Hello fellow readers,
Oh goodie! Garden catalogues are here to tease our fancy and tickle our toes. Not sure what toes have to do with it, but it sounds exciting. And it is!
John from Hope asked whether to grow veggies in those newfangled vertical garden “systems” and bags. It’s fun and takes up less space allowing edibles closer to the door in hopes of deterring the uninvited. Vertically grown veggies are easy to pick and the techniques can help eliminate weeding and ground insects. And by using layers of hanging and climbing, adding flowers into the repertoire, vertical gardens are beautiful.
There are stackable pots, hanging planters or baskets, and wall bags. Even self-watering containers such as Earth Box kits; each with an overflow hole, an aeration screen, a water fill tube, two reversible mulch covers, plus instruction sheet. Phew. You may rather keep it simple and use an existing fence as a vertical structure. Even chain link looks appealing with veggies climbing aboard; A bit tough to remove previous year’s vines to prevent disease, but doable.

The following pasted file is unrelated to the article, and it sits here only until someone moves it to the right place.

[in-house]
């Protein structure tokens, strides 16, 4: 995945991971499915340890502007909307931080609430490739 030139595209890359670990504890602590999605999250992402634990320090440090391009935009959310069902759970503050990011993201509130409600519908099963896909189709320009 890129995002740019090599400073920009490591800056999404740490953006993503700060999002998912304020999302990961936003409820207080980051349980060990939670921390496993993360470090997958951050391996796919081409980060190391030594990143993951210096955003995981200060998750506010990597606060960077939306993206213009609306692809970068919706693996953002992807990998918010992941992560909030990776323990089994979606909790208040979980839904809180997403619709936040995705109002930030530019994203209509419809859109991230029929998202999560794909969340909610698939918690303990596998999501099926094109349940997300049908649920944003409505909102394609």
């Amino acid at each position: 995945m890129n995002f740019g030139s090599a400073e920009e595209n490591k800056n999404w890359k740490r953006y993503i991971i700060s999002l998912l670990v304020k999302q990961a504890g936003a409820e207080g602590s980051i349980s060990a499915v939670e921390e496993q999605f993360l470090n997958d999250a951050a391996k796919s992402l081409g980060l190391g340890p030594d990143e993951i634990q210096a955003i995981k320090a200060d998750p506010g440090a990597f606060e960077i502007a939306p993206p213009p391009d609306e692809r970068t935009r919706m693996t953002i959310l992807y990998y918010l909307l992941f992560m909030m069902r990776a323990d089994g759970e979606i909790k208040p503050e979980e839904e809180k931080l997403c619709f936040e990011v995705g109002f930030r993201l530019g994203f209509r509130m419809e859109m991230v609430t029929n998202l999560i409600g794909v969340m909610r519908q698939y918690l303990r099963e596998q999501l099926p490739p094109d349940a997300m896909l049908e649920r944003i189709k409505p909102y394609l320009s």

Woolly Pockets are a popular felt-like wall bag. They’re pricey at $40 for a single called Wally One and Wally 3 and Wally 5 pocket versions run $100 to $150. Made in America of recycled plastic bottles helps justify the splurge; and green walls are hip and stylish even filled with houseplants to create a green piece of art inside.
Remember the trend of upside-down gardening? Topsy Turvy planters, a lousy likeness to Chinese lanterns, are still around. There’s a homemade version using a 5-gallon spackle bucket I’ve heard works better in terms of yield. But let’s face it, both are ugly. And plants want to grow upwards responding to gravity and light so it seems cruel to plant them upside down.
There’s always easy-to-make tripod trellises made of bamboo that veggies can climb if added to pots or your traditional garden. Nothing like sticking your toes into good old fashioned dirt. Maybe just a gardener’s thing? Tickle tickle.
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